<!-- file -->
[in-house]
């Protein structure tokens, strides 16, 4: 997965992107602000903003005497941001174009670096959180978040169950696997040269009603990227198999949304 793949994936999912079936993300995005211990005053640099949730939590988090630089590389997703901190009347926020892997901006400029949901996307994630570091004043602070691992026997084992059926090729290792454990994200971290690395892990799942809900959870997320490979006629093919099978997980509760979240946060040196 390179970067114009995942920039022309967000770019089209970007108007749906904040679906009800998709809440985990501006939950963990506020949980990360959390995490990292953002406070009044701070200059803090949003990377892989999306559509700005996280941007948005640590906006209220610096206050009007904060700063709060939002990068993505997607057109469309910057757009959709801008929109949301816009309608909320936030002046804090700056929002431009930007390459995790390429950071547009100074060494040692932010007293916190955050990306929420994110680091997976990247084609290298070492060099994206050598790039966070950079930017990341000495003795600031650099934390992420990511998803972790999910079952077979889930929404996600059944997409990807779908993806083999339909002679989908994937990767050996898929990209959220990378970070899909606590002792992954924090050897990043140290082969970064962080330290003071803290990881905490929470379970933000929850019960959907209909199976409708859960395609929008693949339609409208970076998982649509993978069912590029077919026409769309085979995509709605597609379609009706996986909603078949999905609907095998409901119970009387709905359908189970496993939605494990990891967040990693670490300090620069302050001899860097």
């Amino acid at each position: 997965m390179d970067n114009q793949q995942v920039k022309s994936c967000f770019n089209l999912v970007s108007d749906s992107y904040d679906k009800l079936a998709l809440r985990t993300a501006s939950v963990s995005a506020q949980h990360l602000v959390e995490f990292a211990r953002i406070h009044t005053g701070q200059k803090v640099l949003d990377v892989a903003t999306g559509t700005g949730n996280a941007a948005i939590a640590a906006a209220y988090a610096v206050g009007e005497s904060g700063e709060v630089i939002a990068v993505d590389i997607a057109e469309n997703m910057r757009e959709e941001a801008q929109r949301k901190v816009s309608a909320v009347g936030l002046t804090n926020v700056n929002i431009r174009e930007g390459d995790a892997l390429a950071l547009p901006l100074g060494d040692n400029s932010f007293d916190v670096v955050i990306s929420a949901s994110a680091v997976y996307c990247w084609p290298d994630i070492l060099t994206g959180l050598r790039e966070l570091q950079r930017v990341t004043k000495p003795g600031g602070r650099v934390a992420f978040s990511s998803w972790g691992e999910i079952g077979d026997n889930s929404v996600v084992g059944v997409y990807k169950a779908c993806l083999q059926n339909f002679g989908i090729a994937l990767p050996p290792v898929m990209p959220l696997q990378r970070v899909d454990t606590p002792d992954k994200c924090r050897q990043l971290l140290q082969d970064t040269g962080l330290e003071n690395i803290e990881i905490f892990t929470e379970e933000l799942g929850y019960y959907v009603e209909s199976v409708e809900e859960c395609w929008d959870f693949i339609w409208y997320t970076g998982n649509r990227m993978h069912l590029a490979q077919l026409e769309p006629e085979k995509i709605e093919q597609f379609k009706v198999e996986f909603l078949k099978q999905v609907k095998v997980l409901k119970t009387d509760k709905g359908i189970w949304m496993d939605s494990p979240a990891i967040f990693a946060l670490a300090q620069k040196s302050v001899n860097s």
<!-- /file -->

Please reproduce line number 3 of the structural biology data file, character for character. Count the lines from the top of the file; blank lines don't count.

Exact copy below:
């Amino acid at each position: 997965m390179d970067n114009q793949q995942v920039k022309s994936c967000f770019n089209l999912v970007s108007d749906s992107y904040d679906k009800l079936a998709l809440r985990t993300a501006s939950v963990s995005a506020q949980h990360l602000v959390e995490f990292a211990r953002i406070h009044t005053g701070q200059k803090v640099l949003d990377v892989a903003t999306g559509t700005g949730n996280a941007a948005i939590a640590a906006a209220y988090a610096v206050g009007e005497s904060g700063e709060v630089i939002a990068v993505d590389i997607a057109e469309n997703m910057r757009e959709e941001a801008q929109r949301k901190v816009s309608a909320v009347g936030l002046t804090n926020v700056n929002i431009r174009e930007g390459d995790a892997l390429a950071l547009p901006l100074g060494d040692n400029s932010f007293d916190v670096v955050i990306s929420a949901s994110a680091v997976y996307c990247w084609p290298d994630i070492l060099t994206g959180l050598r790039e966070l570091q950079r930017v990341t004043k000495p003795g600031g602070r650099v934390a992420f978040s990511s998803w972790g691992e999910i079952g077979d026997n889930s929404v996600v084992g059944v997409y990807k169950a779908c993806l083999q059926n339909f002679g989908i090729a994937l990767p050996p290792v898929m990209p959220l696997q990378r970070v899909d454990t606590p002792d992954k994200c924090r050897q990043l971290l140290q082969d970064t040269g962080l330290e003071n690395i803290e990881i905490f892990t929470e379970e933000l799942g929850y019960y959907v009603e209909s199976v409708e809900e859960c395609w929008d959870f693949i339609w409208y997320t970076g998982n649509r990227m993978h069912l590029a490979q077919l026409e769309p006629e085979k995509i709605e093919q597609f379609k009706v198999e996986f909603l078949k099978q999905v609907k095998v997980l409901k119970t009387d509760k709905g359908i189970w949304m496993d939605s494990p979240a990891i967040f990693a946060l670490a300090q620069k040196s302050v001899n860097s």